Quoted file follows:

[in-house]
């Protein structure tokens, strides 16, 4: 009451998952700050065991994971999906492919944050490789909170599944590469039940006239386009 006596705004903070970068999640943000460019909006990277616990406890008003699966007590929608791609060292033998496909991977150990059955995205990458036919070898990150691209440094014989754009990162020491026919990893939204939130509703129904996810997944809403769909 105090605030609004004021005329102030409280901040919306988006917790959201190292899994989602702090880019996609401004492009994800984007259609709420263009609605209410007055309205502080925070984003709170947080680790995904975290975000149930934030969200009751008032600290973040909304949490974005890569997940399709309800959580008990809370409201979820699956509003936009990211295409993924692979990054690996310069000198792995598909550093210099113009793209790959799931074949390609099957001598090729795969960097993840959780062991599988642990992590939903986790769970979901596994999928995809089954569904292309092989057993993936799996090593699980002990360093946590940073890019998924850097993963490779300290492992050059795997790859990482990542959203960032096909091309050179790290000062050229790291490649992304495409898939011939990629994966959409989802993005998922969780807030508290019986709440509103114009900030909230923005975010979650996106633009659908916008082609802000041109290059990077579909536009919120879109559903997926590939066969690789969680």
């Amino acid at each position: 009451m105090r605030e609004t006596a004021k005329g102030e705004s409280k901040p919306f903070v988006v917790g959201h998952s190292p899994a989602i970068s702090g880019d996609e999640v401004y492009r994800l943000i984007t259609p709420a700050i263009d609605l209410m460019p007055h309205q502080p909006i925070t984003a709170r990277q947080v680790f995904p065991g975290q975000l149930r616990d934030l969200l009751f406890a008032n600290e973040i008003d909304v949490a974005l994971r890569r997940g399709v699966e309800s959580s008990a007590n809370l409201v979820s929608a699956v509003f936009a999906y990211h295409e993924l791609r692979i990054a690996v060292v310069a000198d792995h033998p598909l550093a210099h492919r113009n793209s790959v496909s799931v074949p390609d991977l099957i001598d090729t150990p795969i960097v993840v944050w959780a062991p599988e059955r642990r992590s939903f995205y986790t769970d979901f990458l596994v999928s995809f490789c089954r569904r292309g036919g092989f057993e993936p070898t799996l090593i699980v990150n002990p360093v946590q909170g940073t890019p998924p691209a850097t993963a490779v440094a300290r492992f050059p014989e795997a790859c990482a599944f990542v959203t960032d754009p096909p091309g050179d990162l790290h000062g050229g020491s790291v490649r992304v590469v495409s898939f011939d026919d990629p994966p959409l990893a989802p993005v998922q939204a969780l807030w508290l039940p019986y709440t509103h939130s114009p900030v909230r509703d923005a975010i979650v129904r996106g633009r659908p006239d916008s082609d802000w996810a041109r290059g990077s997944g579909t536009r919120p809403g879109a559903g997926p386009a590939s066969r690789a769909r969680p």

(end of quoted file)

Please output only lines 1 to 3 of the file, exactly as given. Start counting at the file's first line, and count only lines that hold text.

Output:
[in-house]
């Protein structure tokens, strides 16, 4: 009451998952700050065991994971999906492919944050490789909170599944590469039940006239386009 006596705004903070970068999640943000460019909006990277616990406890008003699966007590929608791609060292033998496909991977150990059955995205990458036919070898990150691209440094014989754009990162020491026919990893939204939130509703129904996810997944809403769909 105090605030609004004021005329102030409280901040919306988006917790959201190292899994989602702090880019996609401004492009994800984007259609709420263009609605209410007055309205502080925070984003709170947080680790995904975290975000149930934030969200009751008032600290973040909304949490974005890569997940399709309800959580008990809370409201979820699956509003936009990211295409993924692979990054690996310069000198792995598909550093210099113009793209790959799931074949390609099957001598090729795969960097993840959780062991599988642990992590939903986790769970979901596994999928995809089954569904292309092989057993993936799996090593699980002990360093946590940073890019998924850097993963490779300290492992050059795997790859990482990542959203960032096909091309050179790290000062050229790291490649992304495409898939011939990629994966959409989802993005998922969780807030508290019986709440509103114009900030909230923005975010979650996106633009659908916008082609802000041109290059990077579909536009919120879109559903997926590939066969690789969680």
């Amino acid at each position: 009451m105090r605030e609004t006596a004021k005329g102030e705004s409280k901040p919306f903070v988006v917790g959201h998952s190292p899994a989602i970068s702090g880019d996609e999640v401004y492009r994800l943000i984007t259609p709420a700050i263009d609605l209410m460019p007055h309205q502080p909006i925070t984003a709170r990277q947080v680790f995904p065991g975290q975000l149930r616990d934030l969200l009751f406890a008032n600290e973040i008003d909304v949490a974005l994971r890569r997940g399709v699966e309800s959580s008990a007590n809370l409201v979820s929608a699956v509003f936009a999906y990211h295409e993924l791609r692979i990054a690996v060292v310069a000198d792995h033998p598909l550093a210099h492919r113009n793209s790959v496909s799931v074949p390609d991977l099957i001598d090729t150990p795969i960097v993840v944050w959780a062991p599988e059955r642990r992590s939903f995205y986790t769970d979901f990458l596994v999928s995809f490789c089954r569904r292309g036919g092989f057993e993936p070898t799996l090593i699980v990150n002990p360093v946590q909170g940073t890019p998924p691209a850097t993963a490779v440094a300290r492992f050059p014989e795997a790859c990482a599944f990542v959203t960032d754009p096909p091309g050179d990162l790290h000062g050229g020491s790291v490649r992304v590469v495409s898939f011939d026919d990629p994966p959409l990893a989802p993005v998922q939204a969780l807030w508290l039940p019986y709440t509103h939130s114009p900030v909230r509703d923005a975010i979650v129904r996106g633009r659908p006239d916008s082609d802000w996810a041109r290059g990077s997944g579909t536009r919120p809403g879109a559903g997926p386009a590939s066969r690789a769909r969680p």